Court date set for appeal over Ark. adoption law

UK: Three more charged with stirring up “homophobic” hatred

Yakima, WA: Attorney for strip club awaits City’s response

Michael J. New: Repealing health care is job #1 for pro-lifers

    Michael J. New writing at Public Discourse: “Unfortunately, amidst all this sunny news, one development from 2010 has the ability to undermine much of the hard fought progress the pro-life movement has made since the Roe v. Wade decision. That is, of course, this last spring’s passage of Obamacare. The danger that Obamacare poses to the pro-life movement is twofold. First, if abortion is listed as a federal health benefit, that could easily nullify or weaken a number of important state level pro-life laws including parental involvement laws, waiting periods, and informed consent laws. Second, Obamacare provides federal funds to insurance plans which cover abortion.”


  • Posted: 01/28/2011
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  • Category: Sanctity of Life

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Restricted areas: Some Christians and others are taking stands against university speech codes

Cop’s right to protect gospel preachers asserted in court

Legal Periodical: A Delayed Opportunity for the Indigenization of Islamic Legal Rulings

    Faisal Kutty, The Myth and Reality of “Shari’a” Courts in Canada: A Delayed Opportunity for the Indigenization of Islamic Legal Rulings (January 26, 2011). Univ. of St. Thomas Law Journal, Vol. 7, Forthcoming. Available at SSRN: http://ssrn.com/abstract=1749046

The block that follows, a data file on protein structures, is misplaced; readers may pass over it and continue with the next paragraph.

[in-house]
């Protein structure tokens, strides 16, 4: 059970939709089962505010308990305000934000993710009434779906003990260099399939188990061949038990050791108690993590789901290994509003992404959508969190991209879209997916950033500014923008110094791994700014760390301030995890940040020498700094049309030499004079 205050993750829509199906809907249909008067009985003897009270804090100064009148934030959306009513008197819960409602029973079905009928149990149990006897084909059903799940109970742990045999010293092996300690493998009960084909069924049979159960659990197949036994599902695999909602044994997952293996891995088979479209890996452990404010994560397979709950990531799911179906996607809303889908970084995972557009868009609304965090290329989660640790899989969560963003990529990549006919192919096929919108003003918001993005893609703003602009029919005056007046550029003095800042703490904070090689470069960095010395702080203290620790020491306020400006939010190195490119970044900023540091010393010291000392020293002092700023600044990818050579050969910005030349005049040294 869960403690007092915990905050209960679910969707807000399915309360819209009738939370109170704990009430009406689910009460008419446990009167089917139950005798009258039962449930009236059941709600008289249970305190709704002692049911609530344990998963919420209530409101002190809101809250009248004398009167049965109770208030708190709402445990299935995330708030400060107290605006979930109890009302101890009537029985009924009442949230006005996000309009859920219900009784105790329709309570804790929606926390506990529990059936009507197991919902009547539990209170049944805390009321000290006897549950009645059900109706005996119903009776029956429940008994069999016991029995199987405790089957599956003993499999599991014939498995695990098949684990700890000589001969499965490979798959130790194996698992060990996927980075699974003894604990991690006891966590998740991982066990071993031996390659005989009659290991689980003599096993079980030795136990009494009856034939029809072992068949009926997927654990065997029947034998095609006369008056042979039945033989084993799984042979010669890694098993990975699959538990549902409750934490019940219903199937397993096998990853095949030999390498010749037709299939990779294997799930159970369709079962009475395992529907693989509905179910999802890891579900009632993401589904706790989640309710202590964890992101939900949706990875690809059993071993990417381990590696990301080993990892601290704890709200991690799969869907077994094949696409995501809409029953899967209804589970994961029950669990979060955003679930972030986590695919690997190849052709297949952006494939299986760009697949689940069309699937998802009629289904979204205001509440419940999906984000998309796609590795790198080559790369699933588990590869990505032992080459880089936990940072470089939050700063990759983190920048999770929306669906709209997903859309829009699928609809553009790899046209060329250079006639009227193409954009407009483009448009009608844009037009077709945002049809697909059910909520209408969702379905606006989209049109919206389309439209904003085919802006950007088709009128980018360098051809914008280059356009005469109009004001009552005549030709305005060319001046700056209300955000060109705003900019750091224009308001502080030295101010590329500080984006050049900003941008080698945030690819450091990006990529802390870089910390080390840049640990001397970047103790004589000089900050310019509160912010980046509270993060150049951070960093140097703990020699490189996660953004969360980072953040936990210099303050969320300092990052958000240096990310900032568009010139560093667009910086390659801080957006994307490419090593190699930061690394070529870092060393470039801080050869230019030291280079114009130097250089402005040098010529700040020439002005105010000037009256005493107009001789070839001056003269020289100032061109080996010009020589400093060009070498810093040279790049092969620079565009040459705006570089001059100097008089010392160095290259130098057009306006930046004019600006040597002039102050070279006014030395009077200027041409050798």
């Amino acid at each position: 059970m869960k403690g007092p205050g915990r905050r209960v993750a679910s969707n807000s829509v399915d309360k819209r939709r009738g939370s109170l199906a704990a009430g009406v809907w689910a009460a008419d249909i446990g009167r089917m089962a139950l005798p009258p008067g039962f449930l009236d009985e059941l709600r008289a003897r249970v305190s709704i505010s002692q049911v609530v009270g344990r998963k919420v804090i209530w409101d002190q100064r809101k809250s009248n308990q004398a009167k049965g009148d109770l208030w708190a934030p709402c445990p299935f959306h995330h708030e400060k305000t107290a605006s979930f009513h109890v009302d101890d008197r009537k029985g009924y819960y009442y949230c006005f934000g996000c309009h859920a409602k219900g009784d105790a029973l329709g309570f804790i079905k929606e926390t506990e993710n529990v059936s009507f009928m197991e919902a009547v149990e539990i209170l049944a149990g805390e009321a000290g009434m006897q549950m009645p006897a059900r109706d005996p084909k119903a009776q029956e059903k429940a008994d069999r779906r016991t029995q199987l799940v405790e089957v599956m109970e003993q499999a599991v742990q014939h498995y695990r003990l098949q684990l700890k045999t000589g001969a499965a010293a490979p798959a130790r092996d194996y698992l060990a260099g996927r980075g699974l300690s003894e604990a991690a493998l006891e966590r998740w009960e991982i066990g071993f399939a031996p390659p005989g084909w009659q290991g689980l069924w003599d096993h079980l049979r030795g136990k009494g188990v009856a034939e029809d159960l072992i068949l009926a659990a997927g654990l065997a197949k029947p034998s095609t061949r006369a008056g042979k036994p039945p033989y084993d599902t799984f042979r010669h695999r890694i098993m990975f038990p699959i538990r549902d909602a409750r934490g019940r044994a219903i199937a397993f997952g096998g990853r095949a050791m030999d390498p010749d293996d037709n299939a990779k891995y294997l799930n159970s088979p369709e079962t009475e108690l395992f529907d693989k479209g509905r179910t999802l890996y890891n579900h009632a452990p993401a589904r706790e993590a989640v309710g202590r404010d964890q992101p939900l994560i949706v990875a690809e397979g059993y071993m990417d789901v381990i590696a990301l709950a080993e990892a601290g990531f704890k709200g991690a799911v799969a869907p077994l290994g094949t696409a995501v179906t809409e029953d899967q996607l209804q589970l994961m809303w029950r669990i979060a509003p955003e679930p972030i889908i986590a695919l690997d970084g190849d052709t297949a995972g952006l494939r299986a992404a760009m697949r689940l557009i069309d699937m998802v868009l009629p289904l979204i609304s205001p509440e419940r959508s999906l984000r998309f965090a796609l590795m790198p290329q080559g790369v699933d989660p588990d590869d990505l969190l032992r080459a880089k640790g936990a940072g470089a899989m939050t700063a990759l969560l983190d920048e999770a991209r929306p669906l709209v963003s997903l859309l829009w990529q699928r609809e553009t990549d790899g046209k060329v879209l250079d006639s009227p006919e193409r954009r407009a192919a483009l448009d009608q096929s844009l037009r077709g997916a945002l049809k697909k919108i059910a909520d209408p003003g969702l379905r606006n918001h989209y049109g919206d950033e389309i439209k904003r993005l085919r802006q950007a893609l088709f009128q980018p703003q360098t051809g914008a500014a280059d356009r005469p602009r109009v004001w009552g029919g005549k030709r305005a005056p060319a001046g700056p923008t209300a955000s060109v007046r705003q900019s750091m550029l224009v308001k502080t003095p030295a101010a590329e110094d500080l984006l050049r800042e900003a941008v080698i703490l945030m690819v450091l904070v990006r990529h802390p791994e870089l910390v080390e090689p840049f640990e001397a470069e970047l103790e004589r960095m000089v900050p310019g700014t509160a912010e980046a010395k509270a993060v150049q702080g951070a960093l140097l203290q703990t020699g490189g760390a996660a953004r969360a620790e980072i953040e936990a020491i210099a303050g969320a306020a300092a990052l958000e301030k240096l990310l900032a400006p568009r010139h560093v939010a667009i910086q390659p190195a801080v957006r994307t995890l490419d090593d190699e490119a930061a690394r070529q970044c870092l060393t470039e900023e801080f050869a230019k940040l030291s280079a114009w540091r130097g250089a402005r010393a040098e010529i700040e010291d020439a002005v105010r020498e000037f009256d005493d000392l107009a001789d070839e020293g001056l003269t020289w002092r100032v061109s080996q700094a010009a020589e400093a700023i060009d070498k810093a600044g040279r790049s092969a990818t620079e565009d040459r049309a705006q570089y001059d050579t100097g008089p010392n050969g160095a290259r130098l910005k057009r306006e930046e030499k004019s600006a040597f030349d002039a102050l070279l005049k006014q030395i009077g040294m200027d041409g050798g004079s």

“The Ontario government’s passage of the Family Statute Law Amendment Act, 2005 ostensibly precluding the enforcement of faith-based decisions issued by arbitration panels pursuant to the Arbitrations Act, 1991, in the area of family law, brought to the fore a debate that has been raging in liberal democracies for some time.

    Those opposed to allowing the use of religious principles in resolving family disputes using the Arbitrations Act, 1991, raised some legitimate concerns about gender rights within religious communities. They also questioned the role of religion in secular society and opposed what they saw as privatization of the legal system. Opponents contended that religious groups should be able to govern their lives according to their conscience within the parameters of law if the constitutional right to freedom of religion and association is to have any real value. Consenting and informed adults, they argued, must be able to make religious choices even if others do not believe these are “correct” choices.